Breaking all the rules

As I mentioned before, I’ve developed a habit of carrying around a pocket-sized notebook. This habit became more pronounced when I quit smoking. In essence, the notebook replaced my flip-top box of Parliaments and instead of lighting the paper with fire, I scribble ferociously into the tiny pages with poor penmanship that is highlighted in cheap blue ink.

Here are a few more observations extracted from the scribbles:

On Healthcare:

Medical professionals must desist from making small talk while touching your private parts.

If you made a habit of collecting club wristbands in your 20’s, you will inevitably collect hospital bands in your 30’s.

Medical marijuana may help with chronic pain, but it is not the proper remedy for writer’s block. Sure, it will ignite your inspiration, but when you sit down to write you will immediately forget what you wanted to say.

On following rules:

Old people refuse to follow any rules.They are the honey badgers of the human race.

If a musician or DJ has to give you instructions on how to participate in their performance (e.g. put your hands up, clap your hands, jump) they don’t deserve to be on the stage.

On what not to say in a meeting:

Unless you work in the food industry, you should never use the phrase, “We got a lot of meat here.”

It is also not wise to yell, “I got it up, what do you need?”

On Jewelry:

By wearing a ring on his pinky, a man is letting you know that as soon as you turn around, he will stare at your ass.

By wearing a ring on his middle finger, a man is illustrating his penchant for gay sex.

By wearing a ring on her pointer/index finger, a woman is indicating her desire to lose it inside your wife’s vagina.

Public speeching

I discovered yet another talent in my arsenal of unmarketable qualities:

I am able to read, out loud, in perfect slam intonation.

(If you don’t know what that is, it’s a style of poetry delivery that is rhythmically associated with hip-hop. It’s showcased on HBO’s Def Poetry series. Okay. Now you know. Please continue below.)

I’ve attended open mic nights, slam events and I even served as a judge for a poetry reading contest. In retrospect, I think that was a case of mistaken identity. I think they thought I was Isabel Allende. Which explains why they kept on addressing me as Ms. Allende. Yeah, it was weird.

The point is, I never participated. Ever. I never tried writing that way. And I certainly wasn’t going to read, out loud, in front of people. As a matter of fact, I have a slight stutter that becomes pronounced the more nervous I get. It’s what killed my dream to be a radio host. It’s what killed my dream to be a weather girl.

(Not really. What killed my weather girl dream was my rather large bottom. At a screen test, I discovered that my ass completely covers the Florida Keys, always making it cloudy there. Okay. Now you know. Continue reading.)

So, the other day, I was reading through some blogs and articles and I came across something that needed a little help. Not that what I do is art by any means. I write by blog on my phone for Pete’s sake. But this was, well, bad.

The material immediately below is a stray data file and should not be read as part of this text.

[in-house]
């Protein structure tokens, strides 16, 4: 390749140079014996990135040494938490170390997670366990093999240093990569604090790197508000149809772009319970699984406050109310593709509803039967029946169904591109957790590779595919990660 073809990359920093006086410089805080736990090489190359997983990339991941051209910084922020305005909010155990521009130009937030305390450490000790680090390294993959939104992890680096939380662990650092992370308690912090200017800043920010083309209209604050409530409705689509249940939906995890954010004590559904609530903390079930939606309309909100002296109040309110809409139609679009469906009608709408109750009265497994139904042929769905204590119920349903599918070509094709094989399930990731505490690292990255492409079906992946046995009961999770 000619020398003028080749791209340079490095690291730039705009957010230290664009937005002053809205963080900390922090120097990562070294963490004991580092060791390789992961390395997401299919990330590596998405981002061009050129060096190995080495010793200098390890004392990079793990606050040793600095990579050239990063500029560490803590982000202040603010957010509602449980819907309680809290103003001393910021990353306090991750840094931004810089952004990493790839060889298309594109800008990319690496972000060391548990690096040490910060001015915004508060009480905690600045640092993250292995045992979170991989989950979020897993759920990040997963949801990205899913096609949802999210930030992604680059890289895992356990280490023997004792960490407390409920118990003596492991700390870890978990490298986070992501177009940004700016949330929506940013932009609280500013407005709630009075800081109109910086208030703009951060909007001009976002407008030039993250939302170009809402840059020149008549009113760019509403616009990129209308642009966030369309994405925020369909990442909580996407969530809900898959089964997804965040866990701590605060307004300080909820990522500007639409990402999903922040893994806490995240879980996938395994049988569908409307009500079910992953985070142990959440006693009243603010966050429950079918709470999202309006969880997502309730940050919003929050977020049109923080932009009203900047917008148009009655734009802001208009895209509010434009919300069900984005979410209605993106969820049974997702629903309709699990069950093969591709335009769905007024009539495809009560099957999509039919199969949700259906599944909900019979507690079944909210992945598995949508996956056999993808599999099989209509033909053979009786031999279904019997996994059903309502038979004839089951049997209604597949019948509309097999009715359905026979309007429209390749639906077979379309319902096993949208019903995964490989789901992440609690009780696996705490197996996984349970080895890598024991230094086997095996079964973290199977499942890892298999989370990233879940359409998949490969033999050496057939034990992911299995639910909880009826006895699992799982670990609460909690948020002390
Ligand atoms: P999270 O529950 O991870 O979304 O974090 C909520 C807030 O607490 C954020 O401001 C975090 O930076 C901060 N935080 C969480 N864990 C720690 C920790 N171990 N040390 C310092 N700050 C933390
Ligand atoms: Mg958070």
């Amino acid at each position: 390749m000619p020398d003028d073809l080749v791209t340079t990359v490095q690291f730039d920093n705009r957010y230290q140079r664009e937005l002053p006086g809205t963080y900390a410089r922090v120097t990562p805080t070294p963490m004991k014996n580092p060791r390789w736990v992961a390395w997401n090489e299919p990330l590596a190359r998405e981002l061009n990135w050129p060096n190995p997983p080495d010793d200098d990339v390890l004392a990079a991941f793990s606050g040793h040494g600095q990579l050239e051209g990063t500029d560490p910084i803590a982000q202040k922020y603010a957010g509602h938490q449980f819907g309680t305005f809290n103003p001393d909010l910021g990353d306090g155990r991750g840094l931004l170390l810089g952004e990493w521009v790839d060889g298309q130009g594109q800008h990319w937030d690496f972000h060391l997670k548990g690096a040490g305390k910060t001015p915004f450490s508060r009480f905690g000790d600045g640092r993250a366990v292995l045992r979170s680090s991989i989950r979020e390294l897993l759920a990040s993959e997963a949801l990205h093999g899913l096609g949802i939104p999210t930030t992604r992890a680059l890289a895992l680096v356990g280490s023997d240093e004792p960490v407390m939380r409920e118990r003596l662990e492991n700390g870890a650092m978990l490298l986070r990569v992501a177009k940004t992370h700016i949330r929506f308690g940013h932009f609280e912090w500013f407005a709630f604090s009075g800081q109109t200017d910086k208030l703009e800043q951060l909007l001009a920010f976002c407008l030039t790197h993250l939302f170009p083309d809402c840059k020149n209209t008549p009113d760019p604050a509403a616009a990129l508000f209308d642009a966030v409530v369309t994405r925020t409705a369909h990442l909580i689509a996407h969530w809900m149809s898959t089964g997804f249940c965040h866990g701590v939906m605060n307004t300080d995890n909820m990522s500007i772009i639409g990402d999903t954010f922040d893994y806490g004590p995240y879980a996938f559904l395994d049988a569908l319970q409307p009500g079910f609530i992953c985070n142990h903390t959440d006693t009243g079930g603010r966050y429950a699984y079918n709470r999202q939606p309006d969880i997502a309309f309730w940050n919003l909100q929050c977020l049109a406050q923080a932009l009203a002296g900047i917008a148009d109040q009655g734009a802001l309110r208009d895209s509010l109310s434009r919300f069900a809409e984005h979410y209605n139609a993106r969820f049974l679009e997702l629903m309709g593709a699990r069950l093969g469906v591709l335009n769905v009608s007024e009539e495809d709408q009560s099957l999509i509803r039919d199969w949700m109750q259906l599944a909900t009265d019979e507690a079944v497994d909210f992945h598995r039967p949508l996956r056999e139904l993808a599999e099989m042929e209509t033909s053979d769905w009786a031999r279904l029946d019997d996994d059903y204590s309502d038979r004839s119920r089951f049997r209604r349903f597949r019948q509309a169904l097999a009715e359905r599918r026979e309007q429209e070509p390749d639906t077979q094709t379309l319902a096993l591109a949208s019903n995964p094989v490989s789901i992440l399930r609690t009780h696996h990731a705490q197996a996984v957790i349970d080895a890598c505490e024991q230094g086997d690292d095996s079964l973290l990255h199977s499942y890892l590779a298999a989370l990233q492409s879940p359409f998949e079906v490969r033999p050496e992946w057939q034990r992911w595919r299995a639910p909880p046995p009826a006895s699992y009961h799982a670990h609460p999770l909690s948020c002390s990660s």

It wasn’t even about grammar or spelling — God knows, I have no idea how to operate that machinery. It wasn’t about the facts or fiction or style or language. It was just complete nonsense. It was a bunch of random words put together in no particular order and masked as some deep artistic reflection.

For a moment, I thought it was that I just didn’t understand it. Like the time I attempted to read Ezra Pound’s Cantos.

So, I decided to read it again, out loud. As if hearing it with my outside voice would help decipher the meaning, plot, main idea, and/or purpose of the story.

I took a quick breath and through my exhale began reading. Only, instead of a monotone whisper, a weird rhythmic beat just flowed out of my mouth. It sounded like this:

“Do-you-knowwww—-that-the-painofthecow-and-the-horssssse—–are the measure of-the-cy-cle in the washhhh.”

That was weird.

I continued, “Youuuu—You-are-more—de-ee-li-ciousss–thanaglass-of-mar–bles-in-a-desert—–storm.”

I couldn’t believe it. I actually made it sound great. Like the words had meaning and depth and emotion behind them. And I thought, I can add this to my resumé. I can market this talent to companies as part of my skill set. I can hold a press conference and read from my prepared statement in this style.

“Good-afternoonnnn—Ihavethe-di-fi-cult-task—-ofannoun—-cing—-the-layyy-offff-of-many-many-m-a-n-y—employees…”

Reporters will weep.

But what if I take my talent beyond the traditional realms of PR? What if I can take it to Washington and use it to explain the healthcare bill?

“Blah-blah-blablblahhhh—-bu-l-la-lah-ah-ah-says-sec-tion-three-pointsixtythree.”

And then America, collectively, would say, “Oh, I get it now, I can get full coverage, regardless of my pre-existing conditions. You know, when President Obama said it, I really couldn’t understand him. But now, now that you’ve used a musical variation in your tone and spaced out words and emphasized consonants, now I totally get it.”

And once again, reporters will weep.